How Monte Paschi Could Raise Funds as Bank Stress Tests Loom

  • Options include public backstop, debt-for-equity swap
  • Italy trying to avoid major losses for bank’s creditors

Italy’s Banca Monte dei Paschi di Siena SpA will probably get the lion’s share of investor attention when European bank stress tests are published on Friday. The examination by Europe’s banking authority could show that the lender needs as much as 3.5 billion euros ($3.8 billion), according to Credit Suisse Group AG analysts.

Here’s how it could raise the money:

For a preview of the European Banking Authority stress tests, click here

Bad-Loan Backstop

European Central Bank President Mario Draghi supported a public backstop for non-performing loans on Thursday, becoming the most powerful euro-area official yet to concede that Italian banks need extraordinary assistance. Monte Paschi, the world’s oldest bank and Italy’s third-largest lender, is in discussions with officials over creating a new fund backed by private investors that would buy its bad loans, a person with knowledge of the plan said last week.

That’s important because Monte Paschi has Italy’s biggest pile of non-performing loans relative to its balance sheet. Earlier this month, the ECB directed it to offload more than 14 billion euros worth over three years.

Getting rid of the loans would shrink the bank’s balance sheet and boost its capital ratio. A state-backed fund would probably offer a higher price than private distressed-debt funds, which typically pay 20 to 30 cents of face value, analysts say. Selling the bad loans at current market values and making provisions for them would require 4 billion euros of capital, according to Kepler Cheuvreux analysts. The bank has made provisions for 49 percent of the value of the loans, so it would need to sell them at about half of face value on average to avoid losses.

State bailout

Italian Prime Minister Matteo Renzi wants to provide state funds to frail lenders. Countries including the U.K., Ireland and Spain moved to rescue their banking systems during the financial crisis by taking equity stakes in banks or setting up so-called bad banks to purge the system of toxic assets. Italy could also buy up special-purpose bonds from banks. In 2013, it purchased 4 billion euros of "Monti bonds,” named for then-prime minister Mario Monti, from Monte Paschi. The bank used that money to tide it over while it raised capital through rights issues in 2014 and 2015.

However banking rules have become much tighter since, typically requiring creditors to take a hit first when banks are rescued.

German Chancellor Angela Merkel and Jeroen Dijsselbloem, who leads the group of euro-area finance ministers, have publicly opposed direct state aid. Still, Merkel may allow Renzi wiggle room to avoid further instability in the European financial system, three German government officials who asked not to be identified said on Thursday.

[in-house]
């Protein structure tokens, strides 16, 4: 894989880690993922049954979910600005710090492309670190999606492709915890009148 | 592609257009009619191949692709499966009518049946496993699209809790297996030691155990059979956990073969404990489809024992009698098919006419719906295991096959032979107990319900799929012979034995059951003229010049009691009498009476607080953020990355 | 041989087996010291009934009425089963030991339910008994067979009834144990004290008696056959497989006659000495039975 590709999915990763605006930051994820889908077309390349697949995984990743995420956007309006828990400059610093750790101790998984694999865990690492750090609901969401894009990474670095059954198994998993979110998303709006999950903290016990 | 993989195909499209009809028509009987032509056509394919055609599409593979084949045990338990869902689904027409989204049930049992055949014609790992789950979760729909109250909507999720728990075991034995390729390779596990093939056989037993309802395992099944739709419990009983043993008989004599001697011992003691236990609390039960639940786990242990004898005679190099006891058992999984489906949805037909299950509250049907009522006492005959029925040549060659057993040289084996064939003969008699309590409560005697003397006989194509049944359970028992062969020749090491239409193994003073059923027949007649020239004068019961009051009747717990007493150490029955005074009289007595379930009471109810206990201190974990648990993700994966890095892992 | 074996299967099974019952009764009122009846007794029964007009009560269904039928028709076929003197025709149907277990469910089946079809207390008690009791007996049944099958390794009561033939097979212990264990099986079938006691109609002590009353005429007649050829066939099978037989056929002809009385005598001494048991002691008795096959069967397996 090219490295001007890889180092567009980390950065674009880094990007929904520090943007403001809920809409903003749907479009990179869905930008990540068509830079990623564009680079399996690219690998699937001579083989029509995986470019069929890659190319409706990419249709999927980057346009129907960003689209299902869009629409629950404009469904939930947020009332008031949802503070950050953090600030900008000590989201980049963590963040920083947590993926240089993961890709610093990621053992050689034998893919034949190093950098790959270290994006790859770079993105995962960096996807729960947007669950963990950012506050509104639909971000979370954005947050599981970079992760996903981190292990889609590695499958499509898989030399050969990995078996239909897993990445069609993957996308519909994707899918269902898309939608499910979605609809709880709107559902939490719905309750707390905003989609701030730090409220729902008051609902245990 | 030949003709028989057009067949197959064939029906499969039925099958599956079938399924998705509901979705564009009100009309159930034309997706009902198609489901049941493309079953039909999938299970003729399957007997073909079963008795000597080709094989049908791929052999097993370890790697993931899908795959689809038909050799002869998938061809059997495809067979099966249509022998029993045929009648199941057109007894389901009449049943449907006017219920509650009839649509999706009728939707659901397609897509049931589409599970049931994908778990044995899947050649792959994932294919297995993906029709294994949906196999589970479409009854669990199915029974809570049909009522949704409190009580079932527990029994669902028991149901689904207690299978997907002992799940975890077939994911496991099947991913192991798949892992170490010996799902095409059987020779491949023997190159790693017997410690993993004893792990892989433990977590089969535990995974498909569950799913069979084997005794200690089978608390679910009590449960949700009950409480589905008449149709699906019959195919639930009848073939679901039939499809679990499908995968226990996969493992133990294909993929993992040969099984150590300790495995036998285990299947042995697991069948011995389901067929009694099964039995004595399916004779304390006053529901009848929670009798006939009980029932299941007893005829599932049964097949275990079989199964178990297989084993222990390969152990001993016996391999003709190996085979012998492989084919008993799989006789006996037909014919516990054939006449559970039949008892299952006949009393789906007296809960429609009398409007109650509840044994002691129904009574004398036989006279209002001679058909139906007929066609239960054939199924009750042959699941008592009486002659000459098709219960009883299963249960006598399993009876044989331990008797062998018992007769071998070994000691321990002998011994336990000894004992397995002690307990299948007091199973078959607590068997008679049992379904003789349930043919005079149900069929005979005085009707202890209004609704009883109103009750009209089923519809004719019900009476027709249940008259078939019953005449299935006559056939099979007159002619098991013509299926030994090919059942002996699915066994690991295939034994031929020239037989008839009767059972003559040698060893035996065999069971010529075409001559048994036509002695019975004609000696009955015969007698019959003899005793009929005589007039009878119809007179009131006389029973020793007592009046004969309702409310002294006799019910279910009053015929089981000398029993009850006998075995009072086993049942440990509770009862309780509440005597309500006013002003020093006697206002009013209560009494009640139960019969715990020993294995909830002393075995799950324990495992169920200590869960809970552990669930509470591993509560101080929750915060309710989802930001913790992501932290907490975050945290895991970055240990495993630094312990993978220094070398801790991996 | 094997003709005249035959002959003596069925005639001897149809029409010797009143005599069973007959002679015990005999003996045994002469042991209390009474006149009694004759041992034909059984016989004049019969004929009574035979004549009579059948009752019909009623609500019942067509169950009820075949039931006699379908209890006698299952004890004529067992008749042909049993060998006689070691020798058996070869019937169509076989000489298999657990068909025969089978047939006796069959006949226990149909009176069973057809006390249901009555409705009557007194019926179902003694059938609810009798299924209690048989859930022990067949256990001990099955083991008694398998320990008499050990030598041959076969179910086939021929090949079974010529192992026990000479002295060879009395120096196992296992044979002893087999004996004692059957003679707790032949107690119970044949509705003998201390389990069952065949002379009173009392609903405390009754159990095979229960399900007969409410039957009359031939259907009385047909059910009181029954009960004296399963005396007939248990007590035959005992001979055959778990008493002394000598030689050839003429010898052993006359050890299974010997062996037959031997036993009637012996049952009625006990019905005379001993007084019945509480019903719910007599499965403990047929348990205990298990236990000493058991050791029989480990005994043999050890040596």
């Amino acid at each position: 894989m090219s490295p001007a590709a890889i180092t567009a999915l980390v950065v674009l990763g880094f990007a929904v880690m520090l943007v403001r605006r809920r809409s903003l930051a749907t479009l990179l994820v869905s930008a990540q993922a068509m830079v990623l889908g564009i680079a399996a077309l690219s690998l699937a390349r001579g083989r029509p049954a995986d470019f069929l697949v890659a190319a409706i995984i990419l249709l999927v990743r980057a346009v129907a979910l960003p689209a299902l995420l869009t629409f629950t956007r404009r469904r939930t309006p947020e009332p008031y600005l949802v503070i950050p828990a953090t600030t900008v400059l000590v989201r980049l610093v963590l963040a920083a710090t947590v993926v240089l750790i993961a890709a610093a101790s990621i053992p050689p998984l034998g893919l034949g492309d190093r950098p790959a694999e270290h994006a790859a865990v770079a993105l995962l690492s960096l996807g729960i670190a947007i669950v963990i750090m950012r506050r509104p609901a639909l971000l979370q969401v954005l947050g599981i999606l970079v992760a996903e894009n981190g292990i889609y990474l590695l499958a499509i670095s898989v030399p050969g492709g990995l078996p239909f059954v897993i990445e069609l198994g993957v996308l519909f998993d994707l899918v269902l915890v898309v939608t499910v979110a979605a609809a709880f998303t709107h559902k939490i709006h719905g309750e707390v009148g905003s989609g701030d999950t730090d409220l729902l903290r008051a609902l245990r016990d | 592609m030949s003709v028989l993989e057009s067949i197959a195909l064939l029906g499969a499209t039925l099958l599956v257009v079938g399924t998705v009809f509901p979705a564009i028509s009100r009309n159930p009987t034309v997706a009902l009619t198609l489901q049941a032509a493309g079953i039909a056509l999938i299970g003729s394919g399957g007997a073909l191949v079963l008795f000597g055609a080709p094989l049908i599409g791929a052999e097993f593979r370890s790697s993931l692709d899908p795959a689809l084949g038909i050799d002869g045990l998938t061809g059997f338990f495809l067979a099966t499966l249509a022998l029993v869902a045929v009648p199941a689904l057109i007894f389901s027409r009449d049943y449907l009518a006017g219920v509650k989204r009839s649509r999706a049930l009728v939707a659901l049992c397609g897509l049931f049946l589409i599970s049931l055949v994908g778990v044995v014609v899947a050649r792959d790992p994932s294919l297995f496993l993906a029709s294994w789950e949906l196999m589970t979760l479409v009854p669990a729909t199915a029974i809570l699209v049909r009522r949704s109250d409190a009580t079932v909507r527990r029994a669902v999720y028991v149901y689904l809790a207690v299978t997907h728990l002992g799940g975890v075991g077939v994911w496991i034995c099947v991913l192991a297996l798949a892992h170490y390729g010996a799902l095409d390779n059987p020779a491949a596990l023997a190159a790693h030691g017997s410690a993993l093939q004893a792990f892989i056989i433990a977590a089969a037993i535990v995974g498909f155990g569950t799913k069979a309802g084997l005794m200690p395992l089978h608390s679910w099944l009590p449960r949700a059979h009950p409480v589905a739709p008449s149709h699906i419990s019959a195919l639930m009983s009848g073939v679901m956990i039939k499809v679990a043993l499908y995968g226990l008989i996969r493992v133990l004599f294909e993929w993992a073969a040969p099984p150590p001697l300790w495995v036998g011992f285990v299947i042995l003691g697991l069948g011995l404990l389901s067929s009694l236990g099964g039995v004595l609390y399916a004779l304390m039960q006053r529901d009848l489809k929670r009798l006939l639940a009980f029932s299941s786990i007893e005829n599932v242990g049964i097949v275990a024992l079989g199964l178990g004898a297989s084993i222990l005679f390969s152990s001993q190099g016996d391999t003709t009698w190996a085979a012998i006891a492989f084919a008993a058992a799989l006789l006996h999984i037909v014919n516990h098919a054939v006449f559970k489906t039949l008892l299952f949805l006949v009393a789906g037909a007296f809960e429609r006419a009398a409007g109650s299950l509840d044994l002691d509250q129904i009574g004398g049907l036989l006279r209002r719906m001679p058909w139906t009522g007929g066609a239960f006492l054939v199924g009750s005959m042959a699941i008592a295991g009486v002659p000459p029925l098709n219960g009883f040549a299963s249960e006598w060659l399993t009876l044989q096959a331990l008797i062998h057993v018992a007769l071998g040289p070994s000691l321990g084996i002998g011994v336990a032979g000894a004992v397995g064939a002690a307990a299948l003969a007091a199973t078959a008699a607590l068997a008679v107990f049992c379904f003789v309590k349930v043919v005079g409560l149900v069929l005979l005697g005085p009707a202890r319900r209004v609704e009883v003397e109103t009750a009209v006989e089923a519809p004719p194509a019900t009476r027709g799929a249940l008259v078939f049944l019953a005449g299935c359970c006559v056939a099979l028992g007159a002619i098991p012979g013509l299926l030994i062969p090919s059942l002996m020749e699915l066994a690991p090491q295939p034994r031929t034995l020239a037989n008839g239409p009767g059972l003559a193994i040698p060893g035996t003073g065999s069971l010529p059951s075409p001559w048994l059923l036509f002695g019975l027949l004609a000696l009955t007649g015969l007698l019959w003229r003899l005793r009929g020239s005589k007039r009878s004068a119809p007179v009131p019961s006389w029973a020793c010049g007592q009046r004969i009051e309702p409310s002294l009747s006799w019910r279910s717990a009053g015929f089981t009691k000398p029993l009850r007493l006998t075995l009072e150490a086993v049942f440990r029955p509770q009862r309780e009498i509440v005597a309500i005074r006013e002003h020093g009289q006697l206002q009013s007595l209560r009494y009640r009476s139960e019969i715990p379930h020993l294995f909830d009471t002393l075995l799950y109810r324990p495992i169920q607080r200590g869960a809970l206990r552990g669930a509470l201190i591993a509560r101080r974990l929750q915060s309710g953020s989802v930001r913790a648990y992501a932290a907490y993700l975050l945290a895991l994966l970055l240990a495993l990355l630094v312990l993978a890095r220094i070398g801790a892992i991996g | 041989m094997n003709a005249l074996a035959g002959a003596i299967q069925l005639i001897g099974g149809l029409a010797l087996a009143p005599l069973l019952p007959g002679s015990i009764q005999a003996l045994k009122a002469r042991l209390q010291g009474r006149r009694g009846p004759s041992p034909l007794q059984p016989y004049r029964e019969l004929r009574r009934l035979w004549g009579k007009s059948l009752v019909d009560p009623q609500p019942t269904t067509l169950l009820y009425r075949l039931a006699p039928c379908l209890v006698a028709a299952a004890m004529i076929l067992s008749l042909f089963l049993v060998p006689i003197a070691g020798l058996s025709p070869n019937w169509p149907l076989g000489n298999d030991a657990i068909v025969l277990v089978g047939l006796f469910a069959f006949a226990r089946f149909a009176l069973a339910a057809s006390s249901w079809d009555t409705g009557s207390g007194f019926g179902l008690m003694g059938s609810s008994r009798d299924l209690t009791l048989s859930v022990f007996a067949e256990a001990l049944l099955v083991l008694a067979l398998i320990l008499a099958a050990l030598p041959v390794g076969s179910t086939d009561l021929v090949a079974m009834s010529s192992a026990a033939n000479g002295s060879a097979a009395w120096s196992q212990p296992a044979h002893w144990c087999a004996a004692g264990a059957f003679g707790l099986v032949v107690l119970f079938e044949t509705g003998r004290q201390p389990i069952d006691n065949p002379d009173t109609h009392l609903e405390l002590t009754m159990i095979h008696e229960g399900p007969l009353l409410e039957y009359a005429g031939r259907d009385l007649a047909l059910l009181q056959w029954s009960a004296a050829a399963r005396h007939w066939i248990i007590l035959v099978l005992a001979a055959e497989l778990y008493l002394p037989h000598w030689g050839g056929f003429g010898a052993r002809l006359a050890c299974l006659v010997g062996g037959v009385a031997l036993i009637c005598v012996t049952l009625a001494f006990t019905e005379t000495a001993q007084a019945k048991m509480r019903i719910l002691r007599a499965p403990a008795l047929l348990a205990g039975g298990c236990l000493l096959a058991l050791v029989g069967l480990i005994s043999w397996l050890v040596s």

Forcing creditors to convert their bonds into shares would instantly increase Monte Paschi’s common equity Tier 1 capital ratio, the main measure of financial strength watched by regulators. However, that would mean bondholders lose their guaranteed coupon payments and full repayment at maturity to become shareholders with unpredictable returns. Monte Paschi’s stock has fallen 75 percent this year.

The bank has more than 5 billion euros of junior debt that could potentially be turned into equity, allowing it to raise capital without going to the markets for fresh funds.

That scenario would be a vote killer for Renzi because it would impose losses on the small-scale investors, who own almost half of the junior bank securities in Italy. A bail-in of junior bondholders at four small Italian banks in November led to a nationwide selloff of bank debt and the suicide of one investor who lost his life savings. A deal for partial compensation was reached later.

European officials may allow Italy to compensate small investors to limit the political fallout, the German officials said.

Debt-for-equity swaps

This would be a similar but gentler method of raising capital, involving sweetening the share offer to bondholders or protecting the more vulnerable creditors, bankers say.

“Proposing debt-for-equity swaps could be a good bargaining chip with the EU,” said Riccardo Cumerlato, the former head of liability management at Mizuho International who now runs an independent advisory business. “Italy could say ‘let us help the banks to an extent and we’ll get the rest through bondholders.’”

Greek banks completed debt-for-equity swaps last summer, raising about 3 billion euros. Monte Paschi bondholders might accept that transaction if the bank is willing to give them more shares than the face value of their holdings, according to Keefe, Bruyette & Woods analysts.

The risk remains that asking creditors to swap tends to cause panic, according to Stelios Manetas, the head of liability management at BNP Paribas SA, which ran the swap at Greek lender Eurobank Ergasias SA last year.

Rights Issue

Selling new shares is one of the most straightforward ways to raise money, but it would be difficult for Monte Paschi because its previous rights issues have already seared risk-taking investors. The value of its stock has fallen more than 80 percent since the bank raised 3 billion euros in May last year. The shares are currently trading at about four times next year’s expected earnings, compared to a multiple of about 9 for the Stoxx 600 Banks index.

Investors shunned share sales by Italy’s Banca Popolare di Vicenza SpA in May and Veneto Banca SpA in June and state-orchestrated rescue fund Atlante had to step in and buy almost all of the stock. Banco Popolare discounted its shares by 29 percent when it raised cash last month.

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